The stewardess offers me headphones for the onboard movie, but I decline and turn my attention instead to the film unraveling outside the cabin window. The sifting contours of the clouds remind me how much hand-processing movie film is like playing in a celluloid sandbox. It can also be quite terrifying. You discover your heart isn’t as malleable as the medium, and you start scraping away at it until only the most precious cell is left. That frame, that naked grain, is your silver soul.
Mount Forest, Canada
I am standing alone in an open barn door. In front of me a tree traces the grass with tender brushstrokes. I turn and enter the barn, where pillars of light ring the space like a motionless zoetrope. It is the morning after the retreat has ended, and I’m still nursing my last shot of solitude.
Although the 11 other participants have departed, the after-effects of five days of nonstop filmmaking are evident everywhere. Glistening strips of hand-processed film drip-dry and flutter from a 15-foot clothesline inside the barn. My own footage wraps around the line in impossible tangles. Short, crazy-colored pieces of film swim in bowls of toning solution. Half-eaten bits are stuck to the fridge like a proud child’s schoolwork. Sheets of opaque plastic cordon off the darkrooms. Just yesterday those same plastic curtains barely dampened the giddiness of fellow processors, who emerged from the darkrooms like proud parents, shouting, “Oh my God, look at this!” as people scurried over to see their newborn images, launching into a chorus of “Oohs,” “Ahhs” and “Wowwws.”
The film retreat was a carnival of creativity, and the barn was the funhouse. At least it was for most of the participants. Looking back, I can’t help but wonder; what was I doing in the farmhouse cellar futzing with my Bolex’s rex-o-fader for two hours while the resident sparrows were pooping on my head? How did I expose an entire day’s shoot to a 100-watt light bulb before it hit the first developer? And why the hell did I go ahead and process it anyway?! Instead of producing images, I made a series of increasingly catastrophic mistakes. Why was it so difficult to practice what I’d long been preaching to my hand-processing students: dissolve prescribed ideas and embrace the process from which the most elegant visions arise?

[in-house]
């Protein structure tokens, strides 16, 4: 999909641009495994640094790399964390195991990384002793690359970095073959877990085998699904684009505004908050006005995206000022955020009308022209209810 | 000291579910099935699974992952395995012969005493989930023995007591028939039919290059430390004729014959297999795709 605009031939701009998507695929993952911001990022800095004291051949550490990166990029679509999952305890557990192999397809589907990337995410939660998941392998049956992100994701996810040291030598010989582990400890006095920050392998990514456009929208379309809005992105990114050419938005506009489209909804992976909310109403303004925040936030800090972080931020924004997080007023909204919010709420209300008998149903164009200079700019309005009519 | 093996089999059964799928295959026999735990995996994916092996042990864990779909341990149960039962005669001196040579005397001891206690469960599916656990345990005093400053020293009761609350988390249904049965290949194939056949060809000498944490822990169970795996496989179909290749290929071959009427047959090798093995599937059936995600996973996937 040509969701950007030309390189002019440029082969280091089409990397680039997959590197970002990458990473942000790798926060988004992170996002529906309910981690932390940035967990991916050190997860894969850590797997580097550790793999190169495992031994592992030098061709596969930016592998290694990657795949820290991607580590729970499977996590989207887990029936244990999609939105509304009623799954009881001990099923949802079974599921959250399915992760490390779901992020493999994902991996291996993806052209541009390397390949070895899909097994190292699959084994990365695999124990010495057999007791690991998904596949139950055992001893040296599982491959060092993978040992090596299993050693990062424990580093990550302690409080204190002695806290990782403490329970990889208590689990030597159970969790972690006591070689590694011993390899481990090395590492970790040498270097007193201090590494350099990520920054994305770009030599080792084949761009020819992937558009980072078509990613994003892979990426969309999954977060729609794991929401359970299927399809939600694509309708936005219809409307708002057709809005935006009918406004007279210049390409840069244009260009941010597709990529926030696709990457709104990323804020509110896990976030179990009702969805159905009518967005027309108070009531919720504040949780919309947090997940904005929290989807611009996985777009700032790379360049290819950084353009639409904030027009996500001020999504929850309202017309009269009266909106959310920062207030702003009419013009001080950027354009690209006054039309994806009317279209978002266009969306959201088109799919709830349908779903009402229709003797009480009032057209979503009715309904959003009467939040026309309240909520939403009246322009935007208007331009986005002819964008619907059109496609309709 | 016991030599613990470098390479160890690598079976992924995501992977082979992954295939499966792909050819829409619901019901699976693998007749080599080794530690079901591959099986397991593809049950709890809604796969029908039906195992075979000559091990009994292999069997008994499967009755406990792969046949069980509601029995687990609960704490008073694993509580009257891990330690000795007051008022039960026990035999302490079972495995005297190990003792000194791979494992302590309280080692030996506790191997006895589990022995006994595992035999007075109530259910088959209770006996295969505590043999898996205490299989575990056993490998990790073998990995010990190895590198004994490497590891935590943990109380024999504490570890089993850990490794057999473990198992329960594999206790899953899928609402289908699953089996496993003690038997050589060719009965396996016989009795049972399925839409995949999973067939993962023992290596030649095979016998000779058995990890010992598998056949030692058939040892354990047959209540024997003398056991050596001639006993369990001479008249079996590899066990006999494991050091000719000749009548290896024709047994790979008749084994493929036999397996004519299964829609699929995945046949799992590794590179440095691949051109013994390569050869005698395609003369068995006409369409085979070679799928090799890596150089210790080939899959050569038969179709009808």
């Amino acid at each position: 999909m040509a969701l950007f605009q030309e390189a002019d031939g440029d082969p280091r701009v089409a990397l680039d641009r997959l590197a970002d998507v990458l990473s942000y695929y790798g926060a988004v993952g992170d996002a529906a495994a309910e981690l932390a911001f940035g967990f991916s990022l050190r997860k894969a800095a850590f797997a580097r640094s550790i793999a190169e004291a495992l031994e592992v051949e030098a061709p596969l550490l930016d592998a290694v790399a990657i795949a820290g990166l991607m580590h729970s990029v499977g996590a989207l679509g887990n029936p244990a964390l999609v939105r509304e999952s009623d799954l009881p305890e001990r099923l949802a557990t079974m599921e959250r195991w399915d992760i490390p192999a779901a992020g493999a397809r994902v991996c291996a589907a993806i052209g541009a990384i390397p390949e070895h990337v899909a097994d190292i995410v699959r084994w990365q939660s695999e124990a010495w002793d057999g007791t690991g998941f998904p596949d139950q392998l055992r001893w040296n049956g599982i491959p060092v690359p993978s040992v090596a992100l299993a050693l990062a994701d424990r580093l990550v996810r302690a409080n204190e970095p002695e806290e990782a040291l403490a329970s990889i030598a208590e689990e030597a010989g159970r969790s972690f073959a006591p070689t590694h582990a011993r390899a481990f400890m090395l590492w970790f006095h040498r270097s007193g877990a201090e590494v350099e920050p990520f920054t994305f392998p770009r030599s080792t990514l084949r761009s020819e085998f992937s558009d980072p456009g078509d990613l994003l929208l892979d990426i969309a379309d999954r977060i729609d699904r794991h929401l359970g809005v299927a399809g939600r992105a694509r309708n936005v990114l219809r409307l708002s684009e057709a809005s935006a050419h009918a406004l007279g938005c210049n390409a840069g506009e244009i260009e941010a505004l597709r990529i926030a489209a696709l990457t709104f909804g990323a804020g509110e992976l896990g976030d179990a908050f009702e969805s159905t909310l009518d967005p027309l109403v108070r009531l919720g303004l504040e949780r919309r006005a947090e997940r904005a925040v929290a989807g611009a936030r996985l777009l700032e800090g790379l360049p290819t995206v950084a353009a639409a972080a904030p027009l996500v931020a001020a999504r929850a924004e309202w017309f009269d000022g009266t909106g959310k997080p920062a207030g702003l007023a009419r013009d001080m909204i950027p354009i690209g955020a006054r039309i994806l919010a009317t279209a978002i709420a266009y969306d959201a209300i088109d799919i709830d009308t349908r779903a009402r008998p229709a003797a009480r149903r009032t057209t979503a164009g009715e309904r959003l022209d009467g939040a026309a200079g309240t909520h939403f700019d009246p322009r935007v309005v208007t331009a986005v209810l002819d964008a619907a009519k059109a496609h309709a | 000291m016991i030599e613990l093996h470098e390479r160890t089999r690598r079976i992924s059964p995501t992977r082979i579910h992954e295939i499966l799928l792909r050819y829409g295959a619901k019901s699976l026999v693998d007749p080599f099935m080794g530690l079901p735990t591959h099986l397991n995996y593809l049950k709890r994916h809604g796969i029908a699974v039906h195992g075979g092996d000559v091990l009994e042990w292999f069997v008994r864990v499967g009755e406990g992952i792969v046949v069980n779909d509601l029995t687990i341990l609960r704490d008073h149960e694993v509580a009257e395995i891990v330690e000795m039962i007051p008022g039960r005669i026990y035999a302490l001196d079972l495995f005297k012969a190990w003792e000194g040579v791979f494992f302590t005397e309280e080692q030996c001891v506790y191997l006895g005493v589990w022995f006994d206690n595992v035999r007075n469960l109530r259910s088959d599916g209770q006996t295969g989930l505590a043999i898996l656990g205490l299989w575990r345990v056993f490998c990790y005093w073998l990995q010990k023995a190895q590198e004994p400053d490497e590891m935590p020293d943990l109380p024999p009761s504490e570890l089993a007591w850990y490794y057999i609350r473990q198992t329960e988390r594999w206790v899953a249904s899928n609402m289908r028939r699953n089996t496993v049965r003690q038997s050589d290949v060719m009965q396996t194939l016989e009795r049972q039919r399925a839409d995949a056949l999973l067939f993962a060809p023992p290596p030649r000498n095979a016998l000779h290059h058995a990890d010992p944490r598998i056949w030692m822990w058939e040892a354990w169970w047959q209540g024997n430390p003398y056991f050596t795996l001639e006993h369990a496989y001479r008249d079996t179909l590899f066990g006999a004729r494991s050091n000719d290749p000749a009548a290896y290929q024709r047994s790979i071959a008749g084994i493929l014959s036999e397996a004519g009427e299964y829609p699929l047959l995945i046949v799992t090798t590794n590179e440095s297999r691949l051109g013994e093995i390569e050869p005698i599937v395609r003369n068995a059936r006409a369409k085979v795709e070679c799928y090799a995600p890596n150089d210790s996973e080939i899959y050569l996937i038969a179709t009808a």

When I arrived six days earlier, I was prepared to make a dance film. That ambition quickly dissolved when I took on a Bolex Rex-4 as my shooting partner. Having only shot with highly mobile Super-8 cameras for the past 15 years, I found the 16mm Bolex a beast to handle. Using a Sekonic meter to read the light, stopping down the aperture and then recompose before shooting didn’t feel spontaneous. Instead of embracing the Bolex’s noble weight and its economy of functions, I kept wrestling with it. The camera didn’t fight back, it just sort of went away, piece by piece.
Over the next two days I lost the backwind key, a 24-inch cable release, and the filter slide (thus fogging an entire day’s shoot). I also stripped the threading in the crankshaft. With each additional piece of equipment lost or broken, I was forced to peel back another layer of intention. I let go my idea of making a dance film, and I let go my desire to leave the farm with a finished film. After all, I was always reminding my students that film is less about making a film than it is about experiencing the making. And that the texture of the gesture becomes the film. Now I needed to take my own advice.
However, abandoning the images and ideas I had developed in my mind filled me with despair. Without a script or a preconceived vision to guide me, I felt crippled and blind. I did not know which side of the camera to place my attention on, and collapsed to the ground. It was at that moment that an image came to me—my hand reaching through the lens and fondling the sun. I thought about my little focus-free 35mm still camera (which had slipped out of my pocket into a bucket of water that morning) and how liberating it felt to point it and just shoot whatever I found beautiful.
I stood up and immediately began filming in the same way I had made still pictures, without any camera movement, simply framing my subjects for their texture and the way they embodied the light. I shot burlap riding the wind. I shot barbed wire choking wild straw. I shot a newborn calf’s placenta until an irate bull chased me headlong through the electric sting of a charged fence. As the Bolex and I moved arm in crank through pastures and forests, I realized I was making a dance film after all. Only the dance wasn’t taking place in front of the lens, but in the space between the camera body and my own. And I realized that my struggles had not been about making mistakes or knowing what to shoot, but about how to compose my self. I had taken a shot of my solitude, and it was a good fix.